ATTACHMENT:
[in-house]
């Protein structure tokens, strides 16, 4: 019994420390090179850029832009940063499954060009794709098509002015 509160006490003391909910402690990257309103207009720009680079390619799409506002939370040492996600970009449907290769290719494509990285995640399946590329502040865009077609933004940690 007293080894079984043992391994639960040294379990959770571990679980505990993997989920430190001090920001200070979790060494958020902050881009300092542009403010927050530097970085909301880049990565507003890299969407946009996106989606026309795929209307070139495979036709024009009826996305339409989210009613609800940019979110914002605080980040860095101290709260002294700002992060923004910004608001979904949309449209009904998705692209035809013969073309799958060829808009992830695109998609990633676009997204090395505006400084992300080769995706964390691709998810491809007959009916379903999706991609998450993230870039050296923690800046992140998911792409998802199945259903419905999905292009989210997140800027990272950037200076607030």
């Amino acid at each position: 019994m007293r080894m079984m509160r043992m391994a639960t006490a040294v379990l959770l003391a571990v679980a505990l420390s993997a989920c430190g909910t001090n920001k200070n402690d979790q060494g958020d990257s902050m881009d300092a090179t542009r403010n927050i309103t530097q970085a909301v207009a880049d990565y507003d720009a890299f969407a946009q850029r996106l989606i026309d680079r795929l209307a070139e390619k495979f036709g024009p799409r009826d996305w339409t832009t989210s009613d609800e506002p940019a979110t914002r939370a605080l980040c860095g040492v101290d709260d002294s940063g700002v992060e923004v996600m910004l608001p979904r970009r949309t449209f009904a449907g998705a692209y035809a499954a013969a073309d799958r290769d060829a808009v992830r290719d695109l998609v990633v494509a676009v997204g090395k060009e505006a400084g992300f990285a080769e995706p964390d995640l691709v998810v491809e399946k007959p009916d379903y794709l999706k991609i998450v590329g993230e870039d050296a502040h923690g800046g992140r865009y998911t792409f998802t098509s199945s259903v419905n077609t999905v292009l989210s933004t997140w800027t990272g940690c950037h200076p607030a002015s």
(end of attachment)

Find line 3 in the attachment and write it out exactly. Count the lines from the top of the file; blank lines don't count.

């Amino acid at each position: 019994m007293r080894m079984m509160r043992m391994a639960t006490a040294v379990l959770l003391a571990v679980a505990l420390s993997a989920c430190g909910t001090n920001k200070n402690d979790q060494g958020d990257s902050m881009d300092a090179t542009r403010n927050i309103t530097q970085a909301v207009a880049d990565y507003d720009a890299f969407a946009q850029r996106l989606i026309d680079r795929l209307a070139e390619k495979f036709g024009p799409r009826d996305w339409t832009t989210s009613d609800e506002p940019a979110t914002r939370a605080l980040c860095g040492v101290d709260d002294s940063g700002v992060e923004v996600m910004l608001p979904r970009r949309t449209f009904a449907g998705a692209y035809a499954a013969a073309d799958r290769d060829a808009v992830r290719d695109l998609v990633v494509a676009v997204g090395k060009e505006a400084g992300f990285a080769e995706p964390d995640l691709v998810v491809e399946k007959p009916d379903y794709l999706k991609i998450v590329g993230e870039d050296a502040h923690g800046g992140r865009y998911t792409f998802t098509s199945s259903v419905n077609t999905v292009l989210s933004t997140w800027t990272g940690c950037h200076p607030a002015s």